Berk Ross Cards – A Closer Look at An Underrated ‘Champion’

berk-ross-ted-williamsThe 1951 and 1952 Berk Ross “Hit Parade of Champions’ sets have started to gather more interest from collectors in recent years.  The massive star power across each of the 72 card sets is one reason for the popularity.  The cards are also scarcer than any of the popular national issues from the era. 

I’ve always like the Berk Ross cards; something about the grainy images has always appealed to me.  Yet it wasn’t until I started diving into some the population reports when I recognized that the Berk Ross cards were significantly undervalued.

Of course, values are often subject to collector interest in a particular issue.  However, the Berk Ross scarcity combined with the star power make these sets one of the better buys for vintage collectors.

In this piece we dive into the background of the sets, more details about the issues, along with the players in the sets and the corresponding availability and values.

Background on Berk Ross

There’s an air of mystery surrounding the two Berk Ross issues from 1951-52.  First there isn’t a lot of information available about Berk Ross, who was believed to be a New York based sports photographer.  Some speculate that Ross was a Bowman photographer, given that many of the early Bowman issues utilize some of the same images from the two Berk Ross sets. 

And some, such as the late Bob Lemke believe that the Berk Ross issue was actually an unlicensed issue due to the fact that several Giants players in the 50’s sued two popcorn firms for distributing the Berk Ross cards without permission.  From Lemke’s research:

SEVEN GIANTS POP POPCORN

Two popcorn firms have been asked by Supreme Court justice Samuel Gold of New York to show cause why they should not be stopped from placing pasteboard photographs of seven members of the Giants inside bags of their product. Larry Jansen, Bobby Thomson, Sal Maglie, Wes Westrum, Montia Kennedy, Dave Koslo and Bill Rigney also instituted action to recover $50,000 each from the companies on the ground that their pictures were used without their consent.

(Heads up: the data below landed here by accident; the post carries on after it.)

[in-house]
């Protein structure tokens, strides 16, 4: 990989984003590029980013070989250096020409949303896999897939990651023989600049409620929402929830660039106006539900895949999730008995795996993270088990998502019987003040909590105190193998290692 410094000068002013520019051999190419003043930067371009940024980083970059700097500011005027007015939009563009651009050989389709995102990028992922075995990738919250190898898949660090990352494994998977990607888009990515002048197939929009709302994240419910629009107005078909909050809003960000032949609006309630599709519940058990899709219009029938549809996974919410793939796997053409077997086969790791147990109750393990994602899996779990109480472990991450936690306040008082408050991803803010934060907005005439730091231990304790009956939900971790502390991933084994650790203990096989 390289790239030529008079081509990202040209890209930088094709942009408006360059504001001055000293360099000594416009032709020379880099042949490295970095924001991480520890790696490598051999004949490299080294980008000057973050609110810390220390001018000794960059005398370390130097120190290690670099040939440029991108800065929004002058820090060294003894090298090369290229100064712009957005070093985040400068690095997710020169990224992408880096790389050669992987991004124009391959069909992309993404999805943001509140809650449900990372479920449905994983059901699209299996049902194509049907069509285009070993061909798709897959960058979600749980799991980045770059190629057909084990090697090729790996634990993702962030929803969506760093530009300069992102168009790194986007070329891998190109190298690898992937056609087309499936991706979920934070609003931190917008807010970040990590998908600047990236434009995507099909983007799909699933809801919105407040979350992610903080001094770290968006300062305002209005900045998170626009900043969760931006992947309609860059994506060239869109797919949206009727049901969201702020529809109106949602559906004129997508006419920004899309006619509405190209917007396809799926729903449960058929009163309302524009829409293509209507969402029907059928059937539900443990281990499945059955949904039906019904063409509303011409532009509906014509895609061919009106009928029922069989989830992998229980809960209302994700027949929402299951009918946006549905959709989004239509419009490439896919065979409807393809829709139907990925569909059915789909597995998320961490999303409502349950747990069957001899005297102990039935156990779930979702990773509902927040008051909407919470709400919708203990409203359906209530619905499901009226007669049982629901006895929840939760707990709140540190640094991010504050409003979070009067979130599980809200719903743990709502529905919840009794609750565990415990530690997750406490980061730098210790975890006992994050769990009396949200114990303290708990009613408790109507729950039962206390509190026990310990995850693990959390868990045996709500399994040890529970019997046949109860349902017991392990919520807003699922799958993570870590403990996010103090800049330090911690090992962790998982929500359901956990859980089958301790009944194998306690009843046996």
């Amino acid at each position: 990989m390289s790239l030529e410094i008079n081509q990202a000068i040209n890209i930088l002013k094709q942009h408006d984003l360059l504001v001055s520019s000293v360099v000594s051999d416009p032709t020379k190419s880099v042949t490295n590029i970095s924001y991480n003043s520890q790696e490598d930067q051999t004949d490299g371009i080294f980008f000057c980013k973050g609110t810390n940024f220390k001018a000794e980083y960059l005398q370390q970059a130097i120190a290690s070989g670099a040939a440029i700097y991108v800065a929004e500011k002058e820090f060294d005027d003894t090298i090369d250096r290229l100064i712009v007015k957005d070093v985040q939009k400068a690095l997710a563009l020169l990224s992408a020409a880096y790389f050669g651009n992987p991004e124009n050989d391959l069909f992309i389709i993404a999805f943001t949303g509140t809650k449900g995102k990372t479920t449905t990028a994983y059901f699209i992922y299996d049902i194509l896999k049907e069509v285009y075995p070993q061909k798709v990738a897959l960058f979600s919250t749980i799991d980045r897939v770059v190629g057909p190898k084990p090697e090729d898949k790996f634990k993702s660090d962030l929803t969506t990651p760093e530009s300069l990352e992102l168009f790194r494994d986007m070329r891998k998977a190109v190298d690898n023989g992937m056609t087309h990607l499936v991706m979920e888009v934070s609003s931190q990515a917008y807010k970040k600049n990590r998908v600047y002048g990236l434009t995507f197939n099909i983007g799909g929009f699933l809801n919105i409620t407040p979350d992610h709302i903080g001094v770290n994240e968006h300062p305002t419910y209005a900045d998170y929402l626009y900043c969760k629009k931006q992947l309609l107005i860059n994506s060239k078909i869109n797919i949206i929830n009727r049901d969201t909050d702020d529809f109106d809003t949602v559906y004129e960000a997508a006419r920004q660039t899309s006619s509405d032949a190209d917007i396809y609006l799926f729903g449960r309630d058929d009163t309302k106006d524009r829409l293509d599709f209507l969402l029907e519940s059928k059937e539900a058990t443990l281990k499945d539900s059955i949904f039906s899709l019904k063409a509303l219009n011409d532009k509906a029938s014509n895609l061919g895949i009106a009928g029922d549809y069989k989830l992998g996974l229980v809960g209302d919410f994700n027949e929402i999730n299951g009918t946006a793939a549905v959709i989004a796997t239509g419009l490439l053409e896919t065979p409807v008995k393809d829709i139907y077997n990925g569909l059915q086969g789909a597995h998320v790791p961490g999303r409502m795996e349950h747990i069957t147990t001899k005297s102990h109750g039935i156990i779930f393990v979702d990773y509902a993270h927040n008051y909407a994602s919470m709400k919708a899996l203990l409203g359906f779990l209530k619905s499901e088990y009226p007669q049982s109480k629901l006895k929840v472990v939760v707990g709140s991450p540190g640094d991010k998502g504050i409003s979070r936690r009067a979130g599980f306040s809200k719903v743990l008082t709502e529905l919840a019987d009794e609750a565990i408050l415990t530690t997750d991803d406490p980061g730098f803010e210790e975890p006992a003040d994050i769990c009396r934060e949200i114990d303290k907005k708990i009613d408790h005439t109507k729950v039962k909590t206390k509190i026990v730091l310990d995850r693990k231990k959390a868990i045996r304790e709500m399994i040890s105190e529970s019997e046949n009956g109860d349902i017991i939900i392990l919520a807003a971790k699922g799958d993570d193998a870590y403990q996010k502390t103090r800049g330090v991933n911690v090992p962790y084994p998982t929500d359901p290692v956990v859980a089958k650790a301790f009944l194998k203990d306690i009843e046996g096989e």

The First Berk Ross Issue

I’ve had an easier time researching sets from the 19th century.  There just isn’t a lot of consistent information out there about Berk Ross.  Thus, the Berk Ross set sort of reminds me of the early strip cards, with a lack of clarity about distribution and creation.  Thus if anyone has more information on Berk Ross, the photographer and the company, please email me at chris@allvintagecards.com.

What I can tell you about are the facts of the sets.  The first Berk Ross multi-sport set was issued in 1951 and consisted of 72 cards with 40 baseball players.  The set was issued in boxes, sold for ten cents and came with two cards that were perforated in the middle.  

berk-ross-empty-box

As shown below the cards were issued with a perforated middle, meaning that collectors had to tear the cards apart.  Uncut panels are quite rare and normally command a premium over separated cards. 

berk-ross-uncut

The cards feature a color painting of the player on the front with a white border.  The images are quite crude, thus it’s clear that not a lot of effort went into the production of these cards.  As KeymanCollectibles notes the cards likely used a ‘Photostat’, using the Ross photographs to create the cards:

In the days before computer editing and Photoshop, the artwork for the card would have involved producing Photostats of the original photo.  They would have been placed over the original photo (or a Photostat of the original) and a picture with the “signature” would be produced. Then they would crop it to size for the card and add the watercolor. the process is similar to the way they do animation.

As previously noted this was a multi-sport set that featured other basketball, golf, boxing and olympic athletes from the era.  Here’s a Bob Cousy from the set which almost feels like it should come with 3-D glasses.  It is notably quite affordable and can be found for less than $200 in Good to Excellent condition.

berk-ross-cousy

Card backs feature the player's vitals and a single line of statistics from the 1950 season. At the top of the card are the words "Hit Parade of Champions 1951".  Note that the two sets are often referred to as 'The Hit Parade of Champions' set.  The card number and "Berk Ross Inc' trademark are located at the bottom of the 1951 cards.